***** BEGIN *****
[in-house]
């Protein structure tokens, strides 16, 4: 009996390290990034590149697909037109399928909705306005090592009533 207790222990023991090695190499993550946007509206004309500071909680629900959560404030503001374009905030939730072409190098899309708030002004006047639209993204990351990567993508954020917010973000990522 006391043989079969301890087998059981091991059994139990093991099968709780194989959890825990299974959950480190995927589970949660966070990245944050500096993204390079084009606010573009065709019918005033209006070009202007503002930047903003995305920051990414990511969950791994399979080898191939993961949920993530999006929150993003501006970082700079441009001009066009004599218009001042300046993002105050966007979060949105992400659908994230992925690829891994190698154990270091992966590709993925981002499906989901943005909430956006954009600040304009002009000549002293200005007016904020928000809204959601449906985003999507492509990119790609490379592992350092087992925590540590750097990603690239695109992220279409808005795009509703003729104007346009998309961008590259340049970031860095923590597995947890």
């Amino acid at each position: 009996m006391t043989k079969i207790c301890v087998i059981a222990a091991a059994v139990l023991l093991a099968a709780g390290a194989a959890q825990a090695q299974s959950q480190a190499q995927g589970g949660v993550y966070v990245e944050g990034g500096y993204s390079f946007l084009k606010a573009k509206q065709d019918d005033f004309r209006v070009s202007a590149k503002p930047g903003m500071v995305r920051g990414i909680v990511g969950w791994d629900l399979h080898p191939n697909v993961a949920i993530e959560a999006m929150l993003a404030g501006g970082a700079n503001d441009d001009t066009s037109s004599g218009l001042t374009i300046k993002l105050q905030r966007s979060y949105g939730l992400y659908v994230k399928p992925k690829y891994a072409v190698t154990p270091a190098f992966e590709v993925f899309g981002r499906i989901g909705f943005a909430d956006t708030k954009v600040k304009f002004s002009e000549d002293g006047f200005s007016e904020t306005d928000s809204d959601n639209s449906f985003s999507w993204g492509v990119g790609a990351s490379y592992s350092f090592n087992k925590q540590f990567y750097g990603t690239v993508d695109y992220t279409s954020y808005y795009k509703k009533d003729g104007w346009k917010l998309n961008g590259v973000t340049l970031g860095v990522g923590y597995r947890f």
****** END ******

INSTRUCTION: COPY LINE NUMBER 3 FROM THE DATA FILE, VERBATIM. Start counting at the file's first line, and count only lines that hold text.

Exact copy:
């Amino acid at each position: 009996m006391t043989k079969i207790c301890v087998i059981a222990a091991a059994v139990l023991l093991a099968a709780g390290a194989a959890q825990a090695q299974s959950q480190a190499q995927g589970g949660v993550y966070v990245e944050g990034g500096y993204s390079f946007l084009k606010a573009k509206q065709d019918d005033f004309r209006v070009s202007a590149k503002p930047g903003m500071v995305r920051g990414i909680v990511g969950w791994d629900l399979h080898p191939n697909v993961a949920i993530e959560a999006m929150l993003a404030g501006g970082a700079n503001d441009d001009t066009s037109s004599g218009l001042t374009i300046k993002l105050q905030r966007s979060y949105g939730l992400y659908v994230k399928p992925k690829y891994a072409v190698t154990p270091a190098f992966e590709v993925f899309g981002r499906i989901g909705f943005a909430d956006t708030k954009v600040k304009f002004s002009e000549d002293g006047f200005s007016e904020t306005d928000s809204d959601n639209s449906f985003s999507w993204g492509v990119g790609a990351s490379y592992s350092f090592n087992k925590q540590f990567y750097g990603t690239v993508d695109y992220t279409s954020y808005y795009k509703k009533d003729g104007w346009k917010l998309n961008g590259v973000t340049l970031g860095v990522g923590y597995r947890f």